• Light is the most critical aspect of photography. A camera is simply a tool to capture light. Too often we see pictures of people with the sun in the background which results in a shadow on the face and a flat undesirable picture. Light needs to be managed for best results. But, how do you move the sun? You can not, so you move the subject, or add light to enhance the exposure. Light is reflected off of the most unusual surfaces so almost anything will suffice to backfill an image foreground. One the easiest tools available to every photographer is the built-in flash on the camera. Even smartphones have a simplistic flash, so use it. Most feel that it is counter-intuitive to use a flash outdoors while taking a picture of a loved one with some majestic vista behind them. But the flash will augment the daylight and fill the front of the subject. Give it a try. Another important aspect of using a fill-in flash is to create shape and dimension within the image. Most snapshots are flat and two dimensional. To create dramatic 3D images, the flash will help to create shape and roundness by casting soft shadows or softening existing hard shadows. The flash should be used a lot outdoors, perhaps more than you might think. It is a powerful tool to bring your travel snapshots to life.
  • How we frame the image is important too. Where you place the subject in the shot will say a lot about the importance of the subject. Framing will drive the eye to the subject, especially if you offset the image using the rule of thirds. The picture of the little dog on the grass above has yellow grid lines shown to represent the boundaries for the rule of thirds. You can see that the dog was set to the right side of the frame so there was more space in the direction that it was going then from where it came, this helps to indicate that the dog is in motion and is headed some place.
  • Today, modern cameras can be fitted with a stunning variety of optics to help capture your image, If you have the money, then there is a lens available to do whatever you can dream. The primary camera vendors offer vast assortments of quality lenses. As well, third-party manufacturers like Sigma, Tamron, Zeiss, and Tokina make interesting optics to fit most brands of camera. Some of the after-market optics rival the quality of the original manufacturers listed elsewhere in this article. Prime lenses are of a fixed focal length and offer optimized performance, while zoom lenses offer greater focal length flexibility but are often compromised from an optical performance perspective. Lenses today cover a wide range from ultra wide angle to super telephoto. Specialized lenses are available for macro photography and other unique lenses with tilt/shift functions help to correct perspective issues. The options are almost unlimited. Lenses are made from many forms of glass and various mixtures of plastics to create optical elements that can produce sharp images. More and more we are seeing image stabilization solutions incorporated into the lens to produce rock steady shots. Computerization of the lens and the seamless integration with the camera body bring it all together into one holistic package to deliver excellent results regardless of the skills and knowledge of the person taking the picture.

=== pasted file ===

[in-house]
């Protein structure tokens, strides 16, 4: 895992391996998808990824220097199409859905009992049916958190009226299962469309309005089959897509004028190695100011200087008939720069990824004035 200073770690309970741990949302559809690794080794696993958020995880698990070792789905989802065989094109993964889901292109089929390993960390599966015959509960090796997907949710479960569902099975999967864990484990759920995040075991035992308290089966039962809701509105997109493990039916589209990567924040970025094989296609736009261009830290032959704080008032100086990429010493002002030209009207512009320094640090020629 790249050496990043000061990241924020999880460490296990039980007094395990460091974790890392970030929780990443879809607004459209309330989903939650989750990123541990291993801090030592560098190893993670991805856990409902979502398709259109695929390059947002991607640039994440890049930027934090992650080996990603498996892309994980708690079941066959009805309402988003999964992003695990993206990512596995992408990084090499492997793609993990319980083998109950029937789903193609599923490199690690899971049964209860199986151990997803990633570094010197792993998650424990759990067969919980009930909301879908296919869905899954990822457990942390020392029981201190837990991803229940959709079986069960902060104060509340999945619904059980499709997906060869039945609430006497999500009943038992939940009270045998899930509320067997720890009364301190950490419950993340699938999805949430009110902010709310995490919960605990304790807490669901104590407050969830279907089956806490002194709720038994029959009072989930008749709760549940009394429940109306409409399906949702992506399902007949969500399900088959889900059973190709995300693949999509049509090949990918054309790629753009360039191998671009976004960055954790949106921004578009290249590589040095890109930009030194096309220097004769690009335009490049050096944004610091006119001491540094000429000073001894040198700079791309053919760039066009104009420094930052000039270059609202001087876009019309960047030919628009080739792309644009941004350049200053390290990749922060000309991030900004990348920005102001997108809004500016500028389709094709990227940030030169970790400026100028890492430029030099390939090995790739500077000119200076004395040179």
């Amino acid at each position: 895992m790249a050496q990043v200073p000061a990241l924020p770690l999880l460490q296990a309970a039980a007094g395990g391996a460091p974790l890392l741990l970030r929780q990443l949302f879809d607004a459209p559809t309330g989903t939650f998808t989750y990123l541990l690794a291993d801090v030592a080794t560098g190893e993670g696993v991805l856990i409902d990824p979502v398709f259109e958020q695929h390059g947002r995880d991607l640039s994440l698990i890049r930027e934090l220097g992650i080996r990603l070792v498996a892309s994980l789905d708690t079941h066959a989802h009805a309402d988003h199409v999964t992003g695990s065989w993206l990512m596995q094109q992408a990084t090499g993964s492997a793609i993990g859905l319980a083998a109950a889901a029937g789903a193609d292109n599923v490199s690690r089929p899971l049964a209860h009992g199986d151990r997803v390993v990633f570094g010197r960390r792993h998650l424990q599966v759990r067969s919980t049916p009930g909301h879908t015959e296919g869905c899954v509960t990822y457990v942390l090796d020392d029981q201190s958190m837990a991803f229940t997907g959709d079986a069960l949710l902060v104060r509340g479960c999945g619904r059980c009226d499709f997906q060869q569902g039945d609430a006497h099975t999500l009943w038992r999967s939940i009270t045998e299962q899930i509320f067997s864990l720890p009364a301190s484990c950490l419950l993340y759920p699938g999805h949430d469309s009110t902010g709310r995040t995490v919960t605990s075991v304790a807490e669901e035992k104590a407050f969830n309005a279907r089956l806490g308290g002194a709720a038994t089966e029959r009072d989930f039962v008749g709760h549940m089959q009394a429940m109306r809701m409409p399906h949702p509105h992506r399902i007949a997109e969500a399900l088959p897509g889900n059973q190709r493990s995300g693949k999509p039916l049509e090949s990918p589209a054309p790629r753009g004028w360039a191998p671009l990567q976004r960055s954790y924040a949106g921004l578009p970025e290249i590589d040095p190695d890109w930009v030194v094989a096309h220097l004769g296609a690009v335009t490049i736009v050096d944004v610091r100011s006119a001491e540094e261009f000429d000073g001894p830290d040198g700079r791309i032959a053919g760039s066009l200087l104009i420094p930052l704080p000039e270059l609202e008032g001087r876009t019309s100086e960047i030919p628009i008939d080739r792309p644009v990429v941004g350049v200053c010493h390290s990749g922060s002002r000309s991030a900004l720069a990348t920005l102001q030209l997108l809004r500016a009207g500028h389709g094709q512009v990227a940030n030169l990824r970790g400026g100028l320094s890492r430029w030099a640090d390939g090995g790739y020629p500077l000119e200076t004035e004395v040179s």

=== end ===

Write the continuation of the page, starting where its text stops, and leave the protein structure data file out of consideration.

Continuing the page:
• It is a simple comment to recommend the use of a stable tripod for most pictures. Tripod use is a photography fundamental that will yield greatly enhanced results. However, for most pictures, it may not be practical to use or carry a tripod. But, if you want great pictures, use one.


Nikon D1X – 28-70mm f2.8 lens @ 70mm – ISO 100 / 1/320 / f8.5

Sometimes, a snapshot is all that you need to capture a fond memory and record it forever. This way as we grow older, we can look back with great fondness at the many wonderful times spent with good friends while pursing great adventures. It allows us to remember. It brings a warm smile to both the face and the heart. The foundation of the past underpins the creation of our lives going forward. It is important, and so are basic snapshots. Do not disparage simple pictures just because they will not all be great art. But, more than you realize the value of these snapshot images will be close to the heart.


Nikon D2X – 28-70mm f2.8 lens @ 60mm – ISO 100 / 1/125 / f8.0

As a final comment. it is recommended to develop a methodology for saving and archiving your photos. In this modern consumer driven world, things are becoming disposable. The use of photo albums is being lost and images are stored in somewhat disarray on computer hard drives. If the drive fails then the pictures are lost. So, back-ups are critical to preserving the library of images. A good colour printer is useful to build photo albums but having a back up drive may make an old photo more valuable than you can imagine later, especially if someone close passes away and these memories become personally important. So, consider how to best protect these valuable assets.


Michael Martin is a business guy who holds many passions outside of his work life. He possesses a diverse set of interests that include, but are not limited to: travel, sailing, animal welfare, photography, camping, family, life-long learning, a passionate lover of all things technology, and now, a pilot too.

All photographs in this article were taken by the author and all rights are reserved. December 25, 2014